The second musician is her usual collaborator, Eugene Rea. Not so evident here as the last album ­ he is just on some 4 tracks ­ but by gosh, he is some talented multi-instrumentalist! He plays with enormous assurance.

And the third musician? Guess who? Why…Nonie Crete herself. Yes, I knew she was a very solid guitarist: but I had no idea what a gutsy, compelling blues harmonica player she was.

But forget her musicianship. Above all, she is a quality singer at the height of her powers: someone who handles a lyric intelligently and effortlessly. Marvellous diction and a voice that easily handles a range of two-and-a-half octaves. And when she leaves the microphone, there is a chip-off-the-old-block ready to take her place: her young 11 (now 12) year-old daughter Kathleen. She joins her ma on the final track.

Just listen to the way she sings the word “mend”: pitch perfect. She must have it in her genes.

This album was produced by multi-instrumentalist Paul Mills, that well-known name on the Canadian Folk Scene. The production values are of the highest order, and every instrument is HEARD to pay its rent in every song. But I still look forward to an album of Crete INTERPRETATIONS of Folk standards. She can put her own stamp on songs and not sing them parrot-fashion in imitation of the vinyl version she might remember from way back. Dig into the “Tradition” Nonie, if royalties pose the problem. But that said, this is fine to be going on with.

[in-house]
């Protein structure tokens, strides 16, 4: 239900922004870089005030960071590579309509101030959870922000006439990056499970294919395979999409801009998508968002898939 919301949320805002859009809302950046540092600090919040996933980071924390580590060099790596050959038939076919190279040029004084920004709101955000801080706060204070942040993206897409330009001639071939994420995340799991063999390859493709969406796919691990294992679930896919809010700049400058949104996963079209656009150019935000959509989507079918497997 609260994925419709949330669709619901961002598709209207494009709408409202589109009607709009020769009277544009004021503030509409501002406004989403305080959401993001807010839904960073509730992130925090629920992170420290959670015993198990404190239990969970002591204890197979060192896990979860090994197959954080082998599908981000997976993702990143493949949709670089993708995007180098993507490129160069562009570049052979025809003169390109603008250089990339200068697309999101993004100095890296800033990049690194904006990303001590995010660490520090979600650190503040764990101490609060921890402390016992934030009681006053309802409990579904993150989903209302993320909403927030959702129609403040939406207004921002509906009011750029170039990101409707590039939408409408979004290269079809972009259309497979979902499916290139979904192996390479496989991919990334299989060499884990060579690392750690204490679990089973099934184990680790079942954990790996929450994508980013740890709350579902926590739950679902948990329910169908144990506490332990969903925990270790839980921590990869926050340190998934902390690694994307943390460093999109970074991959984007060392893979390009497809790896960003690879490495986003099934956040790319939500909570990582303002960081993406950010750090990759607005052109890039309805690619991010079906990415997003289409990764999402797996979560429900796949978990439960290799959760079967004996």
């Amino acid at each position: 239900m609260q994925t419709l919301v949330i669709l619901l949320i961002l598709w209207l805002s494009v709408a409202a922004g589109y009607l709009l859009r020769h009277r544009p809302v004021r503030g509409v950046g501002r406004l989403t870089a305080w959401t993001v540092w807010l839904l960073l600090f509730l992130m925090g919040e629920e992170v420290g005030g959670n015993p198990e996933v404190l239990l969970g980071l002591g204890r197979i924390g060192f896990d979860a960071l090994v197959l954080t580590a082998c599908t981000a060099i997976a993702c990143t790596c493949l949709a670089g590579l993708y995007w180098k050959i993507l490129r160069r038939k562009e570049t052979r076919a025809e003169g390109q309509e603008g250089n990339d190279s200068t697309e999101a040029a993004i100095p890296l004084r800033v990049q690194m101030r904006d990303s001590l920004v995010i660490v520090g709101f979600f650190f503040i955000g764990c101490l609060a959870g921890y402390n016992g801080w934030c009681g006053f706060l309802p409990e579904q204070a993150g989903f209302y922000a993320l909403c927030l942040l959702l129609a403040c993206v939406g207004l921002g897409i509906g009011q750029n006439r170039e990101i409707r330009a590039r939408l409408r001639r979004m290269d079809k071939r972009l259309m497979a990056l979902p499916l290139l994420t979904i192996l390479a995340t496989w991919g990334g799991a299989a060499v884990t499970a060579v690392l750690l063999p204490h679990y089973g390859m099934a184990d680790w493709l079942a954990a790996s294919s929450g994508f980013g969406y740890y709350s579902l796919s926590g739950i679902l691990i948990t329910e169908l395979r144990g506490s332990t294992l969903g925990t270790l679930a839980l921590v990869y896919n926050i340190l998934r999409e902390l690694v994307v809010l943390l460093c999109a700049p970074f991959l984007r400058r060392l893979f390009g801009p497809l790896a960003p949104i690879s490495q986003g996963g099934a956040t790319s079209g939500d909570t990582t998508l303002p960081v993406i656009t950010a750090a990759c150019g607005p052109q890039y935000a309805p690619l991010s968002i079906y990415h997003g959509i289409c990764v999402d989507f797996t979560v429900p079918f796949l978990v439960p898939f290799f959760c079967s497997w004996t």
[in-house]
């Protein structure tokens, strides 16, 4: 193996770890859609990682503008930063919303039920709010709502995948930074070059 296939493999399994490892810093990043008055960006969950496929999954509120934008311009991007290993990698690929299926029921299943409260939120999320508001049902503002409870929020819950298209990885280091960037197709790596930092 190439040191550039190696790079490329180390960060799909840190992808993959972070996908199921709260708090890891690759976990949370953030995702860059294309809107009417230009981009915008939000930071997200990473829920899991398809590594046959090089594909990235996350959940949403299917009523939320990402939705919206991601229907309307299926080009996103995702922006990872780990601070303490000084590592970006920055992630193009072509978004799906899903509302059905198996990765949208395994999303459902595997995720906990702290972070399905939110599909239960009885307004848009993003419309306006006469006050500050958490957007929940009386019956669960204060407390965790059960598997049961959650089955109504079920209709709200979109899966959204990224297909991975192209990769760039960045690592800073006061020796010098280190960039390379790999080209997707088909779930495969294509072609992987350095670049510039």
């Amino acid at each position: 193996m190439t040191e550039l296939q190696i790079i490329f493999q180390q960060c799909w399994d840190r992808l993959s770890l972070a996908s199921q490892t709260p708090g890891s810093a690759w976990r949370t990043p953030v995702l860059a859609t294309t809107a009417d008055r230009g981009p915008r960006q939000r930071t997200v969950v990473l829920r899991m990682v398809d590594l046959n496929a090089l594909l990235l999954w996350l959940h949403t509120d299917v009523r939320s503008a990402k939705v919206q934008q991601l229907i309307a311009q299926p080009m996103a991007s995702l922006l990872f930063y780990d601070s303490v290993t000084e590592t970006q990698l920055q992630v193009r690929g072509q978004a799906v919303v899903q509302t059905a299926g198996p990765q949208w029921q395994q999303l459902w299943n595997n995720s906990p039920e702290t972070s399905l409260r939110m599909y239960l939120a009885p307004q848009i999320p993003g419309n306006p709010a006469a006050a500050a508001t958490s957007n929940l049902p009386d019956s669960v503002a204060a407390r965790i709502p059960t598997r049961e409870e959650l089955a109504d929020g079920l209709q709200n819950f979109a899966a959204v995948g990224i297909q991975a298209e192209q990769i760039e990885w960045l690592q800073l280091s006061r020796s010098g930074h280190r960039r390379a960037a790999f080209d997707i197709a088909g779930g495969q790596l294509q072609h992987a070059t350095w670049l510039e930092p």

Buy it post free from Nonie at noniec@sentex.net.

Dai Woosnam
Grimsby, England

Track List: (no timings shown)

All songs by Nonie Crete unless shown.

Ownership, copyright and title of this celtic music CD review belongs to me, Dai Woosnam. Ownership, copyright and title are not transferrable or assignable to you or other parties regardless of how or if you or other parties use, copy, save, backup, store, retrieve, transmit, display, publish, modify or share the CD review in whole or in part. Please read the "Terms, Conditions and Disclaimers" section on my web site for addititonal information about using, quoting, or reprinting this CD review.